Gorsuch only included compensation relating to education in the opinion, leaving the larger question of salary pay for college athletes unanswered. He wrote that while some might think enhancing education-related compensation for athletes is not enough, others will think the benefits are too much for “amateur athletics.”
Ultimately, he agreed with the 9th Circuit’s assessment that their task was “simply to review the district court judgment through the appropriate lens of antitrust law.”
But Justice Brett Kavanaugh, in his concurring opinion, went far further.
“Nowhere else in America can businesses get away with agreeing not to pay their workers a fair market rate,” Kavanaugh wrote. “And under ordinary principles of antitrust law, it is not evident why college sports should be any different. The NCAA is not above the law.”
Cornelius said that Kavanaugh’s opinion “at the bare minimum” invites a future plaintiff to return to the case and argue on the issue of the NCAA’s payment system.
“It guarantees that we’re going to see more lawsuits based on this in the future,” he said.
Cornelius also said the ruling could increase the wealth gap within college athletics.
Colleges in the Power Five conferences will likely have the resources to give their athletes greater compensation, while smaller colleges struggle to keep up with the incentives offered to talent, he said.
“If they want to keep that process going, they’re going to have to compete with this additional compensation with the big, rich established schools, even more than they already were,” he said of non-Power Five colleges.
But name, image and likeness legislation, though not connected to the Supreme Court’s ruling, “might give other colleges who are not as well resourced a competing recruitment tool,” said Jodi Balsam, law professor at Brooklyn Law School.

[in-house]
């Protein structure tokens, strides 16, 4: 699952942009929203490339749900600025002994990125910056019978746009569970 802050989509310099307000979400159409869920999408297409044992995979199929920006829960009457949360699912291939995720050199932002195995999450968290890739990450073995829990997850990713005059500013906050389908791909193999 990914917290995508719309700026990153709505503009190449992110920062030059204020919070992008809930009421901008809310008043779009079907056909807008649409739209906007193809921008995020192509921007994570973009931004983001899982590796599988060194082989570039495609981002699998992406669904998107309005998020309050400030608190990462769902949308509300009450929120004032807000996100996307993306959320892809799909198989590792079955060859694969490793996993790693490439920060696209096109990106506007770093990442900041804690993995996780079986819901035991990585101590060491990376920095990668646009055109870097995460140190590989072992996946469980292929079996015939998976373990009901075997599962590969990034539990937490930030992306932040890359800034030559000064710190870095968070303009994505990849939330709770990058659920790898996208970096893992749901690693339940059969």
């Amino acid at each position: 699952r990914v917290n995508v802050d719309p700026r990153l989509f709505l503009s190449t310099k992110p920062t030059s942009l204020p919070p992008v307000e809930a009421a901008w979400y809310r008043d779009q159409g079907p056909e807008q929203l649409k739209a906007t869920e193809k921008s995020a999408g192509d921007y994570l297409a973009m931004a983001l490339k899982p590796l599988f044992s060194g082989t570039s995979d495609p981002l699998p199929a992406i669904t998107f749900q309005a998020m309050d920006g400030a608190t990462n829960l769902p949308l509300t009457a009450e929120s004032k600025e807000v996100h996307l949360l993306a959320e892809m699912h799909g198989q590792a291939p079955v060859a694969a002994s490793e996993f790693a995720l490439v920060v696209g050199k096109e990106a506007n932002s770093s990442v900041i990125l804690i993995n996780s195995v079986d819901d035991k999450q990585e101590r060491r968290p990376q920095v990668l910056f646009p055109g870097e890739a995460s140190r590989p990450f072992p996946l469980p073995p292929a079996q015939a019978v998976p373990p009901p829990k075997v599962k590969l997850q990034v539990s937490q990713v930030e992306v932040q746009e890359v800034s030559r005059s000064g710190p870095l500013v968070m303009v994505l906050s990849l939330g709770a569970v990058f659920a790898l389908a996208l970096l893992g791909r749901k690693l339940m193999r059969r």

She said if one college offers as many education benefits as permitted to a student, another school can offer access to name image and likeness opportunities that might be worth more, resulting in a counterbalance.
The ruling could also increase the likelihood of students staying in school and obtaining a four-year degree, said Matt Mitten, executive director of the National Sports Law Institute.
Football athletes have to wait three years past their high school graduation before they can play for the NFL, and Mitten said if athletes receive compensation they might be more willing to stay for a fourth year to graduate.
Mitten also said the ruling might benefit college athletes who are unsure if they will play professionally.
“Hopefully they’d stay in school longer and develop their skills, playing the sport another year or two, and then earn their degree,” he said.
For Balsam, the ruling puts college athletes on equal footing with their peers. While student musicians or programmers could put their skills to use and receive payment, athletes could not, up until now.
“It was only college students who suffered this sort of constricted and limited access to monetize the single thing that they brought to the college campus,” she said. “So now we have a decision that enables college athletes to access at least education related benefits that are commensurate with the value that their talents bring to campus.”
(Edited by Hugh Dougherty and Alex Willemyns)